Friday Links for February Doldrums

February feels endless, even as I wonder how we got here. I may not be buried by snow, but I do have work piled all around me. That answers the question of how it’s been so long since I updated here. But today I return, with links to kick off the weekend, and a promise for some exciting news and content next week.

Photo by Emily Rudolph on Unsplash

Whatever your weather, we’re still dealing with the pandemic, which means staying indoors and reading a good book. Right? Maybe it means time to work remotely or cook endless meals, or children to chase down for online learning. But try to squeeze a little you time in there. It’ll help keep your brain on an even keel.

Most of this week’s links are book related, because so many great titles keep hitting shelves. But I have some fun, writerly extras, as well. I hope they keep you entertained, and that you’re all staying safe and well. There’s an actual light at the end of the tunnel. Happy weekend.

This week’s links:

The 2021 Rainbow Book List. – This year’s list of terrific LGBTQIA+ literature aimed at readers from birth to 18 years old. I’m glad to note it includes works by two Knight Agency authors, Loriel Ryon, for the middle grade novel Into the Tall, Tall Grass, and T.J. Klune, for the YA novel, The Extraordinaries.

All the New Fantasy Books Arriving in February. – Pretty much what it says on the label. But since we’re more than halfway through the month, a good number of these beauties are already available!

On the Unconventional 19th-Century Women Who Ventured to Write Novels. – On how a new art form offered the opportunity for women to make their mark.

75 Books to Add to Your 2021 TBR List. – I know, I know. 75! But honestly, I kind of wish I could read most of these. It’s a mix of fiction and nonfiction, the latter being mostly memoir. New titles from old favorites plus debuts. Listed by month of release, and this only goes up to September. Better get reading.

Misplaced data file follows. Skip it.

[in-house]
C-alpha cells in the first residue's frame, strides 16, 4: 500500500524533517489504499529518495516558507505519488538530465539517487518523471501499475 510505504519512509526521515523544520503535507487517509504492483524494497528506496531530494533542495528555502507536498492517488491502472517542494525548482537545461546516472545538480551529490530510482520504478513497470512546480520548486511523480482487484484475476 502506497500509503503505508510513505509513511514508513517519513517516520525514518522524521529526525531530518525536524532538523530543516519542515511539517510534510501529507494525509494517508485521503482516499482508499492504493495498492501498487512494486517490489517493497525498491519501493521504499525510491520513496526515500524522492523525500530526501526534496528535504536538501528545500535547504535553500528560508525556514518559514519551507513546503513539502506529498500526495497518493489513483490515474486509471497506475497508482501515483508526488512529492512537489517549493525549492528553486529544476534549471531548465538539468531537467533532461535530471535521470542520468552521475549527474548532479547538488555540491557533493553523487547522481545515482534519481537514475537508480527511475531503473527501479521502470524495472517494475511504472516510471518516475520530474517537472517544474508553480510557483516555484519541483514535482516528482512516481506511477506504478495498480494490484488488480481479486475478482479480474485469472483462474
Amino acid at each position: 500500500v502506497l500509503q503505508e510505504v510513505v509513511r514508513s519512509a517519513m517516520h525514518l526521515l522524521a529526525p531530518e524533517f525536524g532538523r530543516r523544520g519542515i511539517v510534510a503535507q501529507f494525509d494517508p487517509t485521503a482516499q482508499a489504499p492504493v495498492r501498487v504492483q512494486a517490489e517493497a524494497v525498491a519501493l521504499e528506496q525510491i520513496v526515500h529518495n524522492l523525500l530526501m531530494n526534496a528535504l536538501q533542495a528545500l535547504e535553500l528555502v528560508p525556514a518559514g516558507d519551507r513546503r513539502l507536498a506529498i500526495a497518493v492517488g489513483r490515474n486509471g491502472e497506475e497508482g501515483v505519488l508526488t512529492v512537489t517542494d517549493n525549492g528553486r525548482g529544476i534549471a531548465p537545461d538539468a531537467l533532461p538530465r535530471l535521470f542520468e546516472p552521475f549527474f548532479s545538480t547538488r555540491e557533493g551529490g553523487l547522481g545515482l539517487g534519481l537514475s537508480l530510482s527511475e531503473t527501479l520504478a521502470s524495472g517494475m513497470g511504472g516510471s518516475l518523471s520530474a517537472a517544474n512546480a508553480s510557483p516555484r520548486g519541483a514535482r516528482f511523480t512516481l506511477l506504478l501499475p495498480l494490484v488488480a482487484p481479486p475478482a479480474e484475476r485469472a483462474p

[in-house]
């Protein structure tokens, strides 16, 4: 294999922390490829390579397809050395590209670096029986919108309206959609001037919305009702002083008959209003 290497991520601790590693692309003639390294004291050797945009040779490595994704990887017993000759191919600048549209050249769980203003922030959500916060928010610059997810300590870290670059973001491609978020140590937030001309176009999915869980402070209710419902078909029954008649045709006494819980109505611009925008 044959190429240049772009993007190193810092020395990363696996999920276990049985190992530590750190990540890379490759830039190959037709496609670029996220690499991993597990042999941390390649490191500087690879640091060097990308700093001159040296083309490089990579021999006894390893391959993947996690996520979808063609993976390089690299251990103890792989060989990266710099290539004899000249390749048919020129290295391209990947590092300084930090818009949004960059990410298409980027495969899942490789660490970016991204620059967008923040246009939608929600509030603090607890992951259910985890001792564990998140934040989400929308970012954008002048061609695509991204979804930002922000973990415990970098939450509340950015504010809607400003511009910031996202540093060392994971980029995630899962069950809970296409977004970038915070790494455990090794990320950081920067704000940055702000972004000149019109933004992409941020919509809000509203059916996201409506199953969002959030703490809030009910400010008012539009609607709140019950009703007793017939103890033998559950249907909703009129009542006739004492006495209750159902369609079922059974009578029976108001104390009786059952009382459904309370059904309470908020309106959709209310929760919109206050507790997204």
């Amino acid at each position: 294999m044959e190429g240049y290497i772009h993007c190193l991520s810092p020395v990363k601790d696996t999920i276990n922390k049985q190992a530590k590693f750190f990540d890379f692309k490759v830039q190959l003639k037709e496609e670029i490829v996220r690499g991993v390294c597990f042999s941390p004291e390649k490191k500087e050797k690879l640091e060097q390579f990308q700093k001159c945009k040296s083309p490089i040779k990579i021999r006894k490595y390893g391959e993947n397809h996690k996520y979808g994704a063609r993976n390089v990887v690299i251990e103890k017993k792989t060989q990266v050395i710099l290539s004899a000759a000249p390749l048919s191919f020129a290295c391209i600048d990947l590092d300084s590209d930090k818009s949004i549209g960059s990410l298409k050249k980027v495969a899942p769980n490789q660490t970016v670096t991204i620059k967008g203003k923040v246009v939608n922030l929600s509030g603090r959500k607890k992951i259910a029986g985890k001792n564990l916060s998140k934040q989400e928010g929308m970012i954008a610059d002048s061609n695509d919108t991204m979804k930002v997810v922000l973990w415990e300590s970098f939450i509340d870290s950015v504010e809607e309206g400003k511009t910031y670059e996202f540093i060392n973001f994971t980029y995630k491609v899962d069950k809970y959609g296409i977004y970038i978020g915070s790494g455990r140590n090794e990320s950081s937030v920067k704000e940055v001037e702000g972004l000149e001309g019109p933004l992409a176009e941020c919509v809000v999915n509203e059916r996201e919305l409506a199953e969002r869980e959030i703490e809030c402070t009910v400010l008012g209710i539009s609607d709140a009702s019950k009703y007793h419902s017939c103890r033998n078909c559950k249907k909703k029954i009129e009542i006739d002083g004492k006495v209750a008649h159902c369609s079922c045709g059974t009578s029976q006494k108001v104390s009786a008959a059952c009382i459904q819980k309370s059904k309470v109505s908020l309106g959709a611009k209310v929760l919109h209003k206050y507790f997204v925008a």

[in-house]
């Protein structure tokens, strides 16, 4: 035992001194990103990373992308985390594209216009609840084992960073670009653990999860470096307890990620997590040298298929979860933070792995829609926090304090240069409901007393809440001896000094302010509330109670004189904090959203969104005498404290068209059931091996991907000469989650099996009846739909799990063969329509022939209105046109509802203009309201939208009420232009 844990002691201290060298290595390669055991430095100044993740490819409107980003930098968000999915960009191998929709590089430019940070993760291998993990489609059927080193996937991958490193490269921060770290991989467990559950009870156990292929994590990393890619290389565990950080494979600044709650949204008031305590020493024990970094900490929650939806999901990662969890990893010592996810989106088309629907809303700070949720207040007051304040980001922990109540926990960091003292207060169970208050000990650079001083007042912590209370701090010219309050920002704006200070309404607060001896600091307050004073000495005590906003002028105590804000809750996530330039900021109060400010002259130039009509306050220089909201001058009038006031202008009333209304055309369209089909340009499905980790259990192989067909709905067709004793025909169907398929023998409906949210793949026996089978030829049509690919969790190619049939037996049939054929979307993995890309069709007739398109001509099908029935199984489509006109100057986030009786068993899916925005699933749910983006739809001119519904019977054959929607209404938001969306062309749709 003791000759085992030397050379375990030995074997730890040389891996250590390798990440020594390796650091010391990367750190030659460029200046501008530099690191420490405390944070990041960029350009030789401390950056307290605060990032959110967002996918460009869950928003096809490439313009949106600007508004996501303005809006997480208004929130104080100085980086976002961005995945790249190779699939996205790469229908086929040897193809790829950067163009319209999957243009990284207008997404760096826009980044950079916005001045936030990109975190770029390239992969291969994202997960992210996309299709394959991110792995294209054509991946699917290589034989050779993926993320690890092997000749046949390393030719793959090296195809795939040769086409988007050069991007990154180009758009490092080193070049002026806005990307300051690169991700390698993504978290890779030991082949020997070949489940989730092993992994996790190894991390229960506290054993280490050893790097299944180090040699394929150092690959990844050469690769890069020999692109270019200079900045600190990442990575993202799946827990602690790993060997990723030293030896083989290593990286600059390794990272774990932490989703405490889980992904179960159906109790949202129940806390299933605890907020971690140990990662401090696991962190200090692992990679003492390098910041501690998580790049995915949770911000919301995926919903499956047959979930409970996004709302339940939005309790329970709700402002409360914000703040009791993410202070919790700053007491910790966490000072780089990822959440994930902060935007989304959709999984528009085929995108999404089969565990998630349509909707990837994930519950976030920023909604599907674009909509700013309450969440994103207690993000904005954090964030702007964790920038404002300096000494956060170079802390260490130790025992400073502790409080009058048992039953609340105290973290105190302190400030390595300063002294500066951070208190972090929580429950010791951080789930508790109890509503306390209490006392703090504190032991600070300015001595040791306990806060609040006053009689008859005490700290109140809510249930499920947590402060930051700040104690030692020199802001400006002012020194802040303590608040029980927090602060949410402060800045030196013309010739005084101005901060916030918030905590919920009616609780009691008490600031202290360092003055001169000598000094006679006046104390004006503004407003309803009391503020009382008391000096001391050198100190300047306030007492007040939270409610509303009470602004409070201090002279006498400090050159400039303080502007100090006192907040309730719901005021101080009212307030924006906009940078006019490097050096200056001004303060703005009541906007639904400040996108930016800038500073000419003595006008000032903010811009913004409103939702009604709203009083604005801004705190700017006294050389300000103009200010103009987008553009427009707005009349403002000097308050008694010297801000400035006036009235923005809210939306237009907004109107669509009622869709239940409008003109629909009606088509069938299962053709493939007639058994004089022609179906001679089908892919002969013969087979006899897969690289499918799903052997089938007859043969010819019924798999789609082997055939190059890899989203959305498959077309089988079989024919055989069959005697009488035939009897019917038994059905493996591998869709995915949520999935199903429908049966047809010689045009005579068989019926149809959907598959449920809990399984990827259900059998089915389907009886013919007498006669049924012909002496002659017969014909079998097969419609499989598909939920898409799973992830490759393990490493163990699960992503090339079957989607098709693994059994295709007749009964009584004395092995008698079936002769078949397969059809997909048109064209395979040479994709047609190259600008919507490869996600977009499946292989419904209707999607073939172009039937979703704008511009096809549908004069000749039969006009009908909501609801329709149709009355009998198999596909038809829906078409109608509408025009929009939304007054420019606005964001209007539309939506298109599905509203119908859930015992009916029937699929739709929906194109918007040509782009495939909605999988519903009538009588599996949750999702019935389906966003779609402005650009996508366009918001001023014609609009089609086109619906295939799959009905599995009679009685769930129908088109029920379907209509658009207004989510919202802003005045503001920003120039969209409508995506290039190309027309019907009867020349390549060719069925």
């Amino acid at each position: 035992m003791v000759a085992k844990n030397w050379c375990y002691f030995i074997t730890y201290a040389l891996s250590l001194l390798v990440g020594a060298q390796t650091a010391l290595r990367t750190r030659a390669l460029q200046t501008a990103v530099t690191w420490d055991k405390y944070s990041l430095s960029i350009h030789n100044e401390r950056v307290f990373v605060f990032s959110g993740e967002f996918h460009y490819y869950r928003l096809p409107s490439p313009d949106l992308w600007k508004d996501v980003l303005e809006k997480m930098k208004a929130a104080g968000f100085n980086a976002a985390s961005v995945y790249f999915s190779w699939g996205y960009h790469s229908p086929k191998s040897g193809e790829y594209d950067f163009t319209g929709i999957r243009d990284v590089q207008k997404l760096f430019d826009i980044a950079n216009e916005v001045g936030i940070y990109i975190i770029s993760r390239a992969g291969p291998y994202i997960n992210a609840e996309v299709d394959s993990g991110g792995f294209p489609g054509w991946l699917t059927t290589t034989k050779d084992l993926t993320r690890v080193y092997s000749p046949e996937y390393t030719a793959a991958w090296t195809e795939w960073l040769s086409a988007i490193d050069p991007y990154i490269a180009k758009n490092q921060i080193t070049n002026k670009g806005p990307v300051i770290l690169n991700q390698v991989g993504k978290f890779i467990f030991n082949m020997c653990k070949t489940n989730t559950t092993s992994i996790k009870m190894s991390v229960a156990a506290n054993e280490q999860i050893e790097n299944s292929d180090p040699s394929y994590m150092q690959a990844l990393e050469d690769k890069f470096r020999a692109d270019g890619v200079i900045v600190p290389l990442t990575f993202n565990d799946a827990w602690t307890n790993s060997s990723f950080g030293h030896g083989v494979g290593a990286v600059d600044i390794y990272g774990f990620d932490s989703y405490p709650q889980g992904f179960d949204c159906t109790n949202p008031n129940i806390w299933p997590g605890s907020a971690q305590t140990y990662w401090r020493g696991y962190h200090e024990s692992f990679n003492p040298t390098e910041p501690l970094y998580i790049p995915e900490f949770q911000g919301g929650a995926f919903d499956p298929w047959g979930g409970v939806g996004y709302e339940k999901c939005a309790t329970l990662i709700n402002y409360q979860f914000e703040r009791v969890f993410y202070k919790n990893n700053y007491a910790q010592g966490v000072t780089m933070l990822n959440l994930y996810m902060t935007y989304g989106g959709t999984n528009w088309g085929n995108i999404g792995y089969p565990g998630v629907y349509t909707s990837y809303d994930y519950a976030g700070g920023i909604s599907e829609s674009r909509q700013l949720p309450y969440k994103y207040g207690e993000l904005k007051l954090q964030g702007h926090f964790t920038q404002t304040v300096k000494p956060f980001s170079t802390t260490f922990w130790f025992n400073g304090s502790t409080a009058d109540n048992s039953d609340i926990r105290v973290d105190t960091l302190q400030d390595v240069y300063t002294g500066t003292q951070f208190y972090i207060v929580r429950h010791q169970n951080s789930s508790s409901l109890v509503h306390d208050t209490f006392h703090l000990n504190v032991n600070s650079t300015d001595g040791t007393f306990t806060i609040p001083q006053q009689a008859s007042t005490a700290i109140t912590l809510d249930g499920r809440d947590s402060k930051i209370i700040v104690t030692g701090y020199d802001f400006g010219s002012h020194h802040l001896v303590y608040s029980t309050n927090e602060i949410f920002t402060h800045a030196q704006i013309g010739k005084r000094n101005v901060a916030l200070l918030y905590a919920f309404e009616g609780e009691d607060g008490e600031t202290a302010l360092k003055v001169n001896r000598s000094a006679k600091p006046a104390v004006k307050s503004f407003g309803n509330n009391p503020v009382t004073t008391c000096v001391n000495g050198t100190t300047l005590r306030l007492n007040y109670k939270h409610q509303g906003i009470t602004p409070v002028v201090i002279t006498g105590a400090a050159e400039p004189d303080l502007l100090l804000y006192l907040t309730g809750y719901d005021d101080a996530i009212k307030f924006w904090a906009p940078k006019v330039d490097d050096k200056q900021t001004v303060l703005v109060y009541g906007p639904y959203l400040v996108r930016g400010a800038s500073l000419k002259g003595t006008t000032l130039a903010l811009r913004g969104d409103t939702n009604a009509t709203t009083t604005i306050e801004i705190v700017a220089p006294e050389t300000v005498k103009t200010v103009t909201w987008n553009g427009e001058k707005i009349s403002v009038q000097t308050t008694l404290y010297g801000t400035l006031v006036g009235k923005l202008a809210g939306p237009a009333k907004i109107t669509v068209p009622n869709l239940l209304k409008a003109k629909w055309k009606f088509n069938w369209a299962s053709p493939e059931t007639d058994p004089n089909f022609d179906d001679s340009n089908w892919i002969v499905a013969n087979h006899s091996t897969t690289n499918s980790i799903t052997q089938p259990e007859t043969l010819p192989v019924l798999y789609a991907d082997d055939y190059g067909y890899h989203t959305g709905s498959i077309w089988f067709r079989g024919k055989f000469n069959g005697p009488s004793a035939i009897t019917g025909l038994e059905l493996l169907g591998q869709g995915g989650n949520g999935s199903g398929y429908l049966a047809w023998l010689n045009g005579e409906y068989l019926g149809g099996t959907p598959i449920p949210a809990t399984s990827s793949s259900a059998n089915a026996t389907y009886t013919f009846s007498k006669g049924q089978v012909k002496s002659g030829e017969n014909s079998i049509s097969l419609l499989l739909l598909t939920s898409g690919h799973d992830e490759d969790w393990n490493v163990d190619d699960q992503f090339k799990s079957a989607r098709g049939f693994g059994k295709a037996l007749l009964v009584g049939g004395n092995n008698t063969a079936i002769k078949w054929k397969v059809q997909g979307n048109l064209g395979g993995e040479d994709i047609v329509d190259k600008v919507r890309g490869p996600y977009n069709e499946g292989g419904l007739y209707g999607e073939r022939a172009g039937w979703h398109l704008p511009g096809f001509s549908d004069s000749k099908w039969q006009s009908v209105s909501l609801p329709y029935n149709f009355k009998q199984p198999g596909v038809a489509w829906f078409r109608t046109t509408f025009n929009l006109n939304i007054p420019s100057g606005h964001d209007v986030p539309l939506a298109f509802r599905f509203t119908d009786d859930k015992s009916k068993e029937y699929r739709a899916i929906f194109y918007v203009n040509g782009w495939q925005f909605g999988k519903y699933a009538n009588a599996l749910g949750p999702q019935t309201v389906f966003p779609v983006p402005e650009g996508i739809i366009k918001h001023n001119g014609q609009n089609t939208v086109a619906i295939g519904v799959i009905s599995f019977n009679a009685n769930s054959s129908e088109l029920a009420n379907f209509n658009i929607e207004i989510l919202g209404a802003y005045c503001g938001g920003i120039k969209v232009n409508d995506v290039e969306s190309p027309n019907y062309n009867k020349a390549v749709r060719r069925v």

Miniature Book Nooks Belong on Every Bookshelf, It’s Just a Matter of Time. – This is from last year, pre-pandemic, and I might have shared it then, but now it feels particularly appropriate. Miniatures seem to be a lock-down hobby, particularly among writers, so what’s better than creating a mini book nook and combining obsessions?

50 Great Classic Novels Under 200 Pages. – Perfect for those of you who are twitching to read but find your schedules packed.

Friday Links: Labor Day Weekend Edition

Here in the U.S., we’re heading into Labor Day weekend, so it seems wrong to tell you all to spend the holiday weekend laboring. Of course, many writers consider writing time precious and to be hoarded, time to indulge rather than time spent working. I don’t know any of those writers personally, but they do exist. At the end of the day, even when you enjoy the process, writing takes work. So this week’s links focus more on ways to relax this holiday weekend. If you’re not blessed with a holiday on Monday, please do piggyback on ours and have some fun this weekend anyway.

Labor Day Weekend by a lake

Meanwhile at agenting central, I’m in reading mode, trying to finish up some things for clients before taking time off myself. I will be out of the office next week, though I’m sure I’ll pop up online. It’s my last gasp vacation before the long fall haul until the end of the year. September always kicks off the busiest season for me, even if summer was busy, too. I’m attending several conferences over the next few months, dates for which will appear shortly in my travel schedule here on the site. In addition, I’m planning to send some of you back to school. More details on that when I return from vacation.

Looking for bookish activities for your long weekend? I’ve got some reading-centrinc suggestions in the links, but also it’s a great time to head to the movies. So many book-inspired films are either in theaters now, streaming, or coming soon. If you haven’t seen Crazy Rich Asians yet, go now! I’m queueing up To All the Boys I’ve Loved Before on Netflix. I loved the book, just haven’t had a chance to watch the movie quite yet. Also, The Bookshop, based on the Penelope Fitzgerald novel, opens in NYC and LA this weekend, elswhere soon. And finally, Jack Ryan, the series based on the Tom Clancy character, starts streaming on Amazon Prime today. I know there are more; those are just off the top of my head.